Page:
Citation: Xia D, Yao R, Wang S, Chen G and Wang Y (2021) Mapping Trends and Hotspots Regarding Clinical Research on COVID-19: A Bibliometric Analysis of Global Research. Front. Public Health 9:713487. doi: 10.3389/fpubh.2021.713487

Received: 25 May 2021; Accepted: 26 July 2021;
Published: 23 August 2021.

Edited by:

Reza Lashgari, Shahid Beheshti University, Iran

Reviewed by:

Maria Helena De Aguiar Pereira E Pestana, University Institute of Lisbon, Portugal
Xueqiang Wang, Shanghai University of Sport, China

Copyright © 2021 Xia, Yao, Wang, Chen and Wang. This is an open-access article distributed under the terms of the Creative Commons Attribution License (CC BY). The use, distribution or reproduction in other forums is permitted, provided the original author(s) and the copyright owner(s) are credited and that the original publication in this journal is cited, in accordance with accepted academic practice. No use, distribution or reproduction is permitted which does not comply with these terms.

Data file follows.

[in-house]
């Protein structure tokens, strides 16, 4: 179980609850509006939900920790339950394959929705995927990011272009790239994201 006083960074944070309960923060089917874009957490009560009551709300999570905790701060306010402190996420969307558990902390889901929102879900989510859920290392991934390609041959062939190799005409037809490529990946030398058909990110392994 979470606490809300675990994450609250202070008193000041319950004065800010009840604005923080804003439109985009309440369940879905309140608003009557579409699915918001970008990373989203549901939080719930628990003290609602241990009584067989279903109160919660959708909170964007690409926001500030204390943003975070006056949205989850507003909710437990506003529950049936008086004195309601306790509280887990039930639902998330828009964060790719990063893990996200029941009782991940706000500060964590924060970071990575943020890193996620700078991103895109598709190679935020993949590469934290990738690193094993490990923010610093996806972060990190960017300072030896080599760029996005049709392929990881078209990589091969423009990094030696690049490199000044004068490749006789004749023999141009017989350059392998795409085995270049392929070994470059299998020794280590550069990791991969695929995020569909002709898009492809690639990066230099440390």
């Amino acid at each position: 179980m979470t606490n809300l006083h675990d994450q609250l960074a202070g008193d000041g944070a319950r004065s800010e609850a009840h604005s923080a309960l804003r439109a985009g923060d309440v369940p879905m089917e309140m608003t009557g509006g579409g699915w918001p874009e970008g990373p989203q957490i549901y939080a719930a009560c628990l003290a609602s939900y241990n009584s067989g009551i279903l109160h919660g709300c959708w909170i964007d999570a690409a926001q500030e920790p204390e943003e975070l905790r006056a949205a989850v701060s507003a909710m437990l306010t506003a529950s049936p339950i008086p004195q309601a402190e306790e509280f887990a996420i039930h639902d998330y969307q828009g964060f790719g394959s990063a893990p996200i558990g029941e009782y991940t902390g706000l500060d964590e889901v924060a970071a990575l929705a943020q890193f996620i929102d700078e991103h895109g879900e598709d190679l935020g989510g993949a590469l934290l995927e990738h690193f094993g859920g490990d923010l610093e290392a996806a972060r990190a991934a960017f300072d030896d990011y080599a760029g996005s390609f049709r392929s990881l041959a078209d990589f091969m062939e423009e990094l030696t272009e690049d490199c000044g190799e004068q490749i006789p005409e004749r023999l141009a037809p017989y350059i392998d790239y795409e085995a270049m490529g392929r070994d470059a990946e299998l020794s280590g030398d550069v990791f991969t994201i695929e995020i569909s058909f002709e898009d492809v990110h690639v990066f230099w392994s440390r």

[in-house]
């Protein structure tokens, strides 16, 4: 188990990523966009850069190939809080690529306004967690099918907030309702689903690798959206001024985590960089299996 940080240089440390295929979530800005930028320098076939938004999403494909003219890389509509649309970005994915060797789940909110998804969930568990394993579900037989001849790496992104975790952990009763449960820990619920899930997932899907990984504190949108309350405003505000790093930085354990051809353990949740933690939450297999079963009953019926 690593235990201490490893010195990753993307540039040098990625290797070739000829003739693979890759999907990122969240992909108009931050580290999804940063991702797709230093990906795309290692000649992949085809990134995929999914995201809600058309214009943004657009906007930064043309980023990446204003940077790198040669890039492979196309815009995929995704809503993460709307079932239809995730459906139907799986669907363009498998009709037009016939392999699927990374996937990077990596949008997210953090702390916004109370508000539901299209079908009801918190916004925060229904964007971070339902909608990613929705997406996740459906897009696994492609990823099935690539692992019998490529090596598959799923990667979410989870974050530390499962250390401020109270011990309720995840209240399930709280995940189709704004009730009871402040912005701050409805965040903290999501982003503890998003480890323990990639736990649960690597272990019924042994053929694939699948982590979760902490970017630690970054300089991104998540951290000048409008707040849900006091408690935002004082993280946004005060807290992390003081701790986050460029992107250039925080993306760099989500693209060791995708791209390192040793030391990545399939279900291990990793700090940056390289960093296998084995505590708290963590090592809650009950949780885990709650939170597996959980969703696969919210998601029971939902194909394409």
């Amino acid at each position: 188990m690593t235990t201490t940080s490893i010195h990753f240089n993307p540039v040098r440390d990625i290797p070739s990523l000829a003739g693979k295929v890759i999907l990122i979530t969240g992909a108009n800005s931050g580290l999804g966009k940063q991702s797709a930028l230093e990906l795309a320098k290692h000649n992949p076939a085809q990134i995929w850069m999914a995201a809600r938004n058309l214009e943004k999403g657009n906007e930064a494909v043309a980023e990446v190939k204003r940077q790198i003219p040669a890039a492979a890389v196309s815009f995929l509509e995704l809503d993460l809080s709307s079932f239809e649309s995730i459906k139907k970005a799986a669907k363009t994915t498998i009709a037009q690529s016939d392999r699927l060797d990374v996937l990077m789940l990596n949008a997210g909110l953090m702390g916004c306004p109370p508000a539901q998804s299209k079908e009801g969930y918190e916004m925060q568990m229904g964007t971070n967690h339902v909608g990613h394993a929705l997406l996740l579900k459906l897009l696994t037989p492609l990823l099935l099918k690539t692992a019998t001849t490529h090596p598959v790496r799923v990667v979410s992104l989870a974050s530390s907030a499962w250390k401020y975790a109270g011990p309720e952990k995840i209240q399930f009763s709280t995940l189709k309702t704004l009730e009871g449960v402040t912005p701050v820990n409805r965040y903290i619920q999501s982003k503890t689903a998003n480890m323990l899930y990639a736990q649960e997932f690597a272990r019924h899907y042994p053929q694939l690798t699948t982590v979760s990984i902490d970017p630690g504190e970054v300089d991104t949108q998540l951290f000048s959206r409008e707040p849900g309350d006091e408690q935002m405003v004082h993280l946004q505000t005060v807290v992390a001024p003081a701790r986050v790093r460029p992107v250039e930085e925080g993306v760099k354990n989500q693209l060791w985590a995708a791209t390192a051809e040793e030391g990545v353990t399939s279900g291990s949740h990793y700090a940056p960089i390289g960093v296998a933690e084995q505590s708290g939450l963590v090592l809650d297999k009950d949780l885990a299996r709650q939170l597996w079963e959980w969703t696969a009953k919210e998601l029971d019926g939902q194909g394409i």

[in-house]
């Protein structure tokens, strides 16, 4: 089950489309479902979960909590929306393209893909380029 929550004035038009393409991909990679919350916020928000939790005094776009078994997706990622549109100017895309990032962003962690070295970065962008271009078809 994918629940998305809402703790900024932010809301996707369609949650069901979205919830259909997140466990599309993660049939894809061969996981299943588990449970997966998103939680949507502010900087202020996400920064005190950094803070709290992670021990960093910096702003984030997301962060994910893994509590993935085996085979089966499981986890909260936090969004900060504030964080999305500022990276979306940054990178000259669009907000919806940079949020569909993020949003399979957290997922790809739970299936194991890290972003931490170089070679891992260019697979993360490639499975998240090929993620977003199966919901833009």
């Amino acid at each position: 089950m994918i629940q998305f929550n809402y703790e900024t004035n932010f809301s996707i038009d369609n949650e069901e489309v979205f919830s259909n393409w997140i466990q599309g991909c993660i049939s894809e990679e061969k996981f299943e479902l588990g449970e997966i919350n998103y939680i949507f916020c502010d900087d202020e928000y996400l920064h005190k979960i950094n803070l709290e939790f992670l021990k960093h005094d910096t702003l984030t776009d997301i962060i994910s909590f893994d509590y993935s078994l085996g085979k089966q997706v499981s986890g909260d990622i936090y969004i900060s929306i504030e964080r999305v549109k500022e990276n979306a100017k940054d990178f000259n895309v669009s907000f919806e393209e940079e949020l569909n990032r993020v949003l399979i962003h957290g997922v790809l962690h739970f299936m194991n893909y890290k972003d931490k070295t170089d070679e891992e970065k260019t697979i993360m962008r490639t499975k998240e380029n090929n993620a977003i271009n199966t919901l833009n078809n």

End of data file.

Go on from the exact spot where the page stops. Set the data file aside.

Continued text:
*Correspondence: Yin Wang, lpbbl@aliyun.com

These authors have contributed equally to this work